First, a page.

2014 Volume 4


One type of red flag we, at Check Fund Manager, often come across in our due diligence investigations is the misrepresentation of credentials, the scale of which varies from minor distortions to gross omissions to outright fabrications. From a due diligence perspective, all falsifications are significant and should be addressed as part of the broader evaluation of an individual and the risk posed to an investment.

When verifying an individual’s credentials, examine three key areas – education, licensing and employment – to ensure that what is reported is accurate and truthful. Review not only what the individual has presented in his biography or CV, but also what appears in online biographies and in social media profiles. Do they match up? Did the individual omit or add something?

It is imperative to not only verify the degree a person claims, but also the individual’s actual major, the year the degree was awarded, and if any Latin praise or honors were bestowed. Watch out for ambiguous or vague language in the biography, or if the individual groups schools together but only mentions one degree. This often indicates the person attended the school for a period but did not, in fact, earn a degree.

It is also more common for an individual to misrepresent a major or field of study than an actual degree. A real example of this is a manager who claimed to have majored in International Finance, but our investigation revealed that his degree was in French.

Another problematic area is executive education programs. Often individuals claim to have a graduate degree or advanced studies from a university such as Harvard, when, in actuality, they attended an executive education program that awards a certificate. This is more common in international investigations.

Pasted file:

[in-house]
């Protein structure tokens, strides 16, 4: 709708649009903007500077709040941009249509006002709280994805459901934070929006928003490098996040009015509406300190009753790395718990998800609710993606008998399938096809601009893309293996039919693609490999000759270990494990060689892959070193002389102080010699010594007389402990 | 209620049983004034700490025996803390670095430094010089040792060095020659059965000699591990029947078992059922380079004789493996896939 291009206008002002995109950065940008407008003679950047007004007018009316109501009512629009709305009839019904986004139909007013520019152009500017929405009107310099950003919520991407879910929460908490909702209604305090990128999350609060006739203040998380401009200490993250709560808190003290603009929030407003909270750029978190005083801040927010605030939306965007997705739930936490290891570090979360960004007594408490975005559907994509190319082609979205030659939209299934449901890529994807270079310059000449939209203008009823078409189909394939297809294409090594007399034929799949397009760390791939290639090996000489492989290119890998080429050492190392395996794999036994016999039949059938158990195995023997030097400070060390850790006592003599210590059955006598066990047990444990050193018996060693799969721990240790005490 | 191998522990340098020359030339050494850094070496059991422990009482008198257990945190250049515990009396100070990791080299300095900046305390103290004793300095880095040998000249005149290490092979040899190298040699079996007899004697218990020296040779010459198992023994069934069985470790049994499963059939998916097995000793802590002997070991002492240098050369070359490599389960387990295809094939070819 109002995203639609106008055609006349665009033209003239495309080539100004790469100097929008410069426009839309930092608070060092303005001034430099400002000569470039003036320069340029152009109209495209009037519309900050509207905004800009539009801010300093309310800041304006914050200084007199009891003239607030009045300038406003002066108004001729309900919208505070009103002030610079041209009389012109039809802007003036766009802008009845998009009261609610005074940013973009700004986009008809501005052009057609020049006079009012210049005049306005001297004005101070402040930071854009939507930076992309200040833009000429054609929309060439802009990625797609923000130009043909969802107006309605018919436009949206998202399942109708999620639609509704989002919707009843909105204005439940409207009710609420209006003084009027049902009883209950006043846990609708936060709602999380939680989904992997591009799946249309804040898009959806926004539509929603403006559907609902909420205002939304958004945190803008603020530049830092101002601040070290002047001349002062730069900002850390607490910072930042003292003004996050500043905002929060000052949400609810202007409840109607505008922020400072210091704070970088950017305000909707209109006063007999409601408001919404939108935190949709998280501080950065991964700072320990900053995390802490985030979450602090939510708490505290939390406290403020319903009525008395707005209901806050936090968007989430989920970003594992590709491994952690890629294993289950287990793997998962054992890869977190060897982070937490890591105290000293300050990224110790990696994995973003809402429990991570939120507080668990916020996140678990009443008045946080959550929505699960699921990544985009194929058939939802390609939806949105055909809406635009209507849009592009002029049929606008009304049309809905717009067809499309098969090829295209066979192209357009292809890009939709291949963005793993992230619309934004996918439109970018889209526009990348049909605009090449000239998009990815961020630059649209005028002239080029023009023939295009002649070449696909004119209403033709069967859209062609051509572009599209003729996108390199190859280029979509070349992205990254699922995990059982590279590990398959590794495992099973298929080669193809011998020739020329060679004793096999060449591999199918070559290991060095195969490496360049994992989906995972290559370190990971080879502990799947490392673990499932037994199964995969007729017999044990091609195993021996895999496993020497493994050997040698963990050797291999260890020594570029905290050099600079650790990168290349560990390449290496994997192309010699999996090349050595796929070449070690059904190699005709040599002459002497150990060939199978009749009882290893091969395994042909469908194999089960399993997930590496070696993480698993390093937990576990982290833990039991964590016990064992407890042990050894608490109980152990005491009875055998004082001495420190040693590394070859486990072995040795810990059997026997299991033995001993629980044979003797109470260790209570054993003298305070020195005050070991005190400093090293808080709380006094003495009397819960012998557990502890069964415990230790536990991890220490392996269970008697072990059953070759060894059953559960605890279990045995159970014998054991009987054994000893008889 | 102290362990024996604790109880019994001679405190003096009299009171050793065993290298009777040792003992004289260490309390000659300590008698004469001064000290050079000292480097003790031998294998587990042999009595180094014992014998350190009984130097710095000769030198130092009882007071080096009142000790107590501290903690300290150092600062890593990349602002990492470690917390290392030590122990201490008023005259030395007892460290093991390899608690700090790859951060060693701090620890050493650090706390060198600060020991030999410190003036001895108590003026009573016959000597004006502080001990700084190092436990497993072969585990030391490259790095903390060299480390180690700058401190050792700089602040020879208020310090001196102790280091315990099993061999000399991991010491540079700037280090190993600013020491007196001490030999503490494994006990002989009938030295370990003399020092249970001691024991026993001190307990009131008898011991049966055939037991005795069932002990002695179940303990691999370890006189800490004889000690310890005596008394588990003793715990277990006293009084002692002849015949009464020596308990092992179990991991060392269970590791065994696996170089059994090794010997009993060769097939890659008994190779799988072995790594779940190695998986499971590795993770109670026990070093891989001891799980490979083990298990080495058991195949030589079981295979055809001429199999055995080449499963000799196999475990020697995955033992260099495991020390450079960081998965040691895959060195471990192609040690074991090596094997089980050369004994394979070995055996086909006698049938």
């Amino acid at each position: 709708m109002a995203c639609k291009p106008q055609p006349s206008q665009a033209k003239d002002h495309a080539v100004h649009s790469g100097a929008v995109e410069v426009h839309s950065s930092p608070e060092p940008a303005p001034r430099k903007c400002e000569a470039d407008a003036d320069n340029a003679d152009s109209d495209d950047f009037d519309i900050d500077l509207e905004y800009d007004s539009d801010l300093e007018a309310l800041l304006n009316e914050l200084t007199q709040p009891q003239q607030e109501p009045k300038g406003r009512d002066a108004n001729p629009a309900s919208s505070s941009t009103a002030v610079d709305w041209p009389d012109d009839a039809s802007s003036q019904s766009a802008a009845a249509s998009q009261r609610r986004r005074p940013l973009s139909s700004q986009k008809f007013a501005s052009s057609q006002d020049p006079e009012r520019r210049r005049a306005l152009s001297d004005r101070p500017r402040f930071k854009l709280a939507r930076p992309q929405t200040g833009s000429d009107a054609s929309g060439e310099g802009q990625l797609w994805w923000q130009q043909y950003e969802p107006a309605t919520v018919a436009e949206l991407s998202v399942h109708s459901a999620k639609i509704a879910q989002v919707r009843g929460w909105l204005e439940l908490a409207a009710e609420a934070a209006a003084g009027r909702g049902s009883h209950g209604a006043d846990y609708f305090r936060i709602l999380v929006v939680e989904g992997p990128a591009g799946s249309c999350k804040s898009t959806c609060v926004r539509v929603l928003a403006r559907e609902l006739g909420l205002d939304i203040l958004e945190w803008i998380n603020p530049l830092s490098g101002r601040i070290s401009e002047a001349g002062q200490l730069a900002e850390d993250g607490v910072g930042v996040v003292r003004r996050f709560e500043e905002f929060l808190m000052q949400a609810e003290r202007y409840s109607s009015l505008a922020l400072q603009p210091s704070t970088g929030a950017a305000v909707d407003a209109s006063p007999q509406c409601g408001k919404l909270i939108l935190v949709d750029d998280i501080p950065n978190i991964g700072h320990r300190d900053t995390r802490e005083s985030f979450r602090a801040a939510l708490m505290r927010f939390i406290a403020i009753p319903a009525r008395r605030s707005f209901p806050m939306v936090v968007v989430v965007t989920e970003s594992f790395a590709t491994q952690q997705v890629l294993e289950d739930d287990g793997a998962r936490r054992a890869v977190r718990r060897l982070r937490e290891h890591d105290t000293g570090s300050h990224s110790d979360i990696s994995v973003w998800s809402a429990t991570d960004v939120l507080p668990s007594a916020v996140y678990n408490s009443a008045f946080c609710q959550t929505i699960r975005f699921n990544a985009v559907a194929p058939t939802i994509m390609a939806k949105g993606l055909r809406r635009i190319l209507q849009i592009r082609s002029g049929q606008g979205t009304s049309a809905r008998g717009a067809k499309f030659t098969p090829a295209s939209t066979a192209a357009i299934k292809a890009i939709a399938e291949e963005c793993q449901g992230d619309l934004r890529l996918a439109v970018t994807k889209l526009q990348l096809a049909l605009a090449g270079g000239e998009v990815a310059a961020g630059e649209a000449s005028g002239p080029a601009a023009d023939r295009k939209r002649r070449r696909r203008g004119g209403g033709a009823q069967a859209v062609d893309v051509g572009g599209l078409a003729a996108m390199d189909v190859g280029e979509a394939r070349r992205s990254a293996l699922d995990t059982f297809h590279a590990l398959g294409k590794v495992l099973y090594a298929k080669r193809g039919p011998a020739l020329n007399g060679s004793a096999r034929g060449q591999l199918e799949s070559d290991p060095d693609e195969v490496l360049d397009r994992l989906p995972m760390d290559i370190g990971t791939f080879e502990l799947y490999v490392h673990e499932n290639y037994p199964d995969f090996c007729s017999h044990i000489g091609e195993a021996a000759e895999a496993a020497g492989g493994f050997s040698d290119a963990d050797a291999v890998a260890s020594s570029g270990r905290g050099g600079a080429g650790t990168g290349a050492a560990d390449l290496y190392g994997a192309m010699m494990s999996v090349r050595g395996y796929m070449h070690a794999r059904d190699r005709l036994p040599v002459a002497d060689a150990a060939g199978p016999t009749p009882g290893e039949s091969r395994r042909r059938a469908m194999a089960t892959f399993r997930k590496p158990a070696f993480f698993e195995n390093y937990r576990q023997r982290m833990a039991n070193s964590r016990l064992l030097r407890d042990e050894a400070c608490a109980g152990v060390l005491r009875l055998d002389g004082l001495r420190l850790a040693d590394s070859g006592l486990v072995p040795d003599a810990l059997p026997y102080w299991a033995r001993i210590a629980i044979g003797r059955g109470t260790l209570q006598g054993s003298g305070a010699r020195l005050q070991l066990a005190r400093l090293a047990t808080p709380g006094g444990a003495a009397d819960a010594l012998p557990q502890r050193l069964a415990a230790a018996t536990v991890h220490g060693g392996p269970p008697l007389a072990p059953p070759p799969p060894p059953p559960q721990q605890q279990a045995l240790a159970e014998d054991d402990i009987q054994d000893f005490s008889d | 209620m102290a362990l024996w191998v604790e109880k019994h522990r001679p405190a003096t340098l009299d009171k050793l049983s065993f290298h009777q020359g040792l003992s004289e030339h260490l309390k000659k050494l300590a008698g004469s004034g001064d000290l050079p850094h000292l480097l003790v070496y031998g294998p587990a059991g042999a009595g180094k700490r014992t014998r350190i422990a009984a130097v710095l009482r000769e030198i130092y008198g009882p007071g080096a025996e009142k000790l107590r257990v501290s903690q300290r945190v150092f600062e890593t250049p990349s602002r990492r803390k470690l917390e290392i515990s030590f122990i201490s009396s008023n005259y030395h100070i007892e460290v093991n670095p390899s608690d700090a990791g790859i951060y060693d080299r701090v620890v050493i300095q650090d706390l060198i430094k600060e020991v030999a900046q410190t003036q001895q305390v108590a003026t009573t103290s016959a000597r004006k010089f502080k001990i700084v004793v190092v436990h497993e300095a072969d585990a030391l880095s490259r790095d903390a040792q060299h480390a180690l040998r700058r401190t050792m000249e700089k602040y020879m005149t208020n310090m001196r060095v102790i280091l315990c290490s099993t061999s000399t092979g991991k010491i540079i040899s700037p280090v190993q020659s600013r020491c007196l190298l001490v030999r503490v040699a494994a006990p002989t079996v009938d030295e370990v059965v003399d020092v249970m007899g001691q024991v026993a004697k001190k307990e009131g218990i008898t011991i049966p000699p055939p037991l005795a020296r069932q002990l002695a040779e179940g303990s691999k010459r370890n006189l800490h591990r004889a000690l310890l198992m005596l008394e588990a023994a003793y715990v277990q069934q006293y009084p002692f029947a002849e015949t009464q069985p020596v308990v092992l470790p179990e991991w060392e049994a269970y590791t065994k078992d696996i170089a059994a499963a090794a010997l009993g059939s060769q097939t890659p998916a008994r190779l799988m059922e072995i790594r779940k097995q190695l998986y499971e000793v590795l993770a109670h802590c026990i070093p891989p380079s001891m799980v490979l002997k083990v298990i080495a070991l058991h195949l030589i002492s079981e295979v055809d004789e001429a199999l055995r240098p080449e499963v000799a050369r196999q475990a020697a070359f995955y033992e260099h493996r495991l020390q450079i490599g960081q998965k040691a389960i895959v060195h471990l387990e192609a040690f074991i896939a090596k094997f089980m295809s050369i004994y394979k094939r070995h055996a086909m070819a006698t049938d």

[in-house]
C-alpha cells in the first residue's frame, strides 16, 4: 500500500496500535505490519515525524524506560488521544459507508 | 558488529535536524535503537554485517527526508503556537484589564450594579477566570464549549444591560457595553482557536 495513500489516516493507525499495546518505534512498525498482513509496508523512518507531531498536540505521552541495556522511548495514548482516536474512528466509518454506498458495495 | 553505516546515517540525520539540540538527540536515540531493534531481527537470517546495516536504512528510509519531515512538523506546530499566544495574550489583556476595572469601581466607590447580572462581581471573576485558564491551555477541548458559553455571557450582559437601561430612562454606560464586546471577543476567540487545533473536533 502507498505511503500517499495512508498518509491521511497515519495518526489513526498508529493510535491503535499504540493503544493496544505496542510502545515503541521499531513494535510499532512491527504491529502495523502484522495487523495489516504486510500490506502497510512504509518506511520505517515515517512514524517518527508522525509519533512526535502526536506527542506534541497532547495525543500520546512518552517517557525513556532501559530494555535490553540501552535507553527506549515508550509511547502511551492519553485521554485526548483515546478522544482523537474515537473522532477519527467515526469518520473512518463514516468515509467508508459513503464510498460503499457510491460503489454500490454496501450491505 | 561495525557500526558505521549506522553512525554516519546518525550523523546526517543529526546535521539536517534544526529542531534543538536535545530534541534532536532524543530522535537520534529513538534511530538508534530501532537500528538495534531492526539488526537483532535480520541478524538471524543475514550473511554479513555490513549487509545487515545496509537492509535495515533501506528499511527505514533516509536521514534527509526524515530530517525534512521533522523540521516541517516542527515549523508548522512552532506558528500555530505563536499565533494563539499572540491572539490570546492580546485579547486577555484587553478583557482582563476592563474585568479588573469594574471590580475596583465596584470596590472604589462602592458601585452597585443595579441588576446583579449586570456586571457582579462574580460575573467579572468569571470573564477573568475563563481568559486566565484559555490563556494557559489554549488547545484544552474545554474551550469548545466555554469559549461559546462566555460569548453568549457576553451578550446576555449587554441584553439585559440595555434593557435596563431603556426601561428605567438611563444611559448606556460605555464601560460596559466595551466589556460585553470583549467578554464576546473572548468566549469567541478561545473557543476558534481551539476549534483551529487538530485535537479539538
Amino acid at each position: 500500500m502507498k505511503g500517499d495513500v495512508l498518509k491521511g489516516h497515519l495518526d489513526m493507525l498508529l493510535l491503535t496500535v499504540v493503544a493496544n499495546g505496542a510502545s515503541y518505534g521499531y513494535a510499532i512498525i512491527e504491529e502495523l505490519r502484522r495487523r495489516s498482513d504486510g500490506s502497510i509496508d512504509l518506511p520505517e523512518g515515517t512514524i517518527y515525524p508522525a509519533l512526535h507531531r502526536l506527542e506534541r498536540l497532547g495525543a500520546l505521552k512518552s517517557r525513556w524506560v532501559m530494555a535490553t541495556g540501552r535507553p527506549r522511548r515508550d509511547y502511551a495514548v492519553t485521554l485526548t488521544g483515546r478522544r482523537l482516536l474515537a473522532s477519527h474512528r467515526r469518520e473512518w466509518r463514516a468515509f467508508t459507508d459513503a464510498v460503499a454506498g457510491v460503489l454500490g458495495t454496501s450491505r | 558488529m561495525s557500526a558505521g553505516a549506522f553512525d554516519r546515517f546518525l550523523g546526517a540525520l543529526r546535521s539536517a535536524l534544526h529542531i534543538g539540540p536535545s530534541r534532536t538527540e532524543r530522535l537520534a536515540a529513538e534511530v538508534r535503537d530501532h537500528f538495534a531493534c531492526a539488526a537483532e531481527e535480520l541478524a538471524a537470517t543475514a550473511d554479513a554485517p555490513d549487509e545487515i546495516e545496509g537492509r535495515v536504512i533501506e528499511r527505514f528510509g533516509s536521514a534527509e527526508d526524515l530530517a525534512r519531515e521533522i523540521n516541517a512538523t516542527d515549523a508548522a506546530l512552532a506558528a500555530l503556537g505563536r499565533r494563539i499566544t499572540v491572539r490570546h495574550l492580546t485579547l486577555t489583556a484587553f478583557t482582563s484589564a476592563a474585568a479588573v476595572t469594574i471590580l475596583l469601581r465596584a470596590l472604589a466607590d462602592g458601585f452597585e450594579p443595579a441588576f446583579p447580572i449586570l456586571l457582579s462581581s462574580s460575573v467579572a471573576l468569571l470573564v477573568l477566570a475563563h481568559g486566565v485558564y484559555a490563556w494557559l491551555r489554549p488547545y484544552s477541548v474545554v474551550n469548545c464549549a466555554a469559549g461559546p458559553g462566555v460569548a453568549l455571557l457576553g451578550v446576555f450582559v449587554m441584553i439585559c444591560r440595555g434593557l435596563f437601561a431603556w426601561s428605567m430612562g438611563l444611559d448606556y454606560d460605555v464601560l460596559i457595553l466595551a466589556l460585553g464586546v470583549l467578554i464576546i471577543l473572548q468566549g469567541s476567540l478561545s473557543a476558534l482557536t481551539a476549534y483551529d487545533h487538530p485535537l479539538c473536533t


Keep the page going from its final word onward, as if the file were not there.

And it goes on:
Licenses & Designations
Confirm that all reported licenses and financial credentials, such as CFA or CPA, are in good standing.

Make sure to check if there are any disciplinary actions associated with a license. It is not enough to confirm the license alone, as several boards require additional inquiries regarding disciplinary history.

If the individual went to law school, look for any current or former bar registrations. Similarly, anyone with a major in accounting should be examined for CPA licenses in the states where the person resided. Again, ensure that there are no disciplinary actions attached to these records.

One of the most common issues that arises with license checks is expired credentials. An individual is not allowed to continue to use a CFA designation or CPA license that is expired.

Do not just confirm past employment, also obtain titles and dates of employment to ensure that there are no misrepresentations. We have found multiple instances of individuals self-reporting a title of Director when our inquiry to the employer revealed that the person was, in fact, an Analyst.

Establish a professional timeline for an individual. It is common to see dates of prior employment extended or altered to cover gaps in a work history or to hide a past employer involved in litigation or scandal.

Credentialing misrepresentations happen more often than one might expect. Arm yourself against such red flags by knowing what to look for, verifying all reported achievements and professional experience, and questioning any disinformation that arises.

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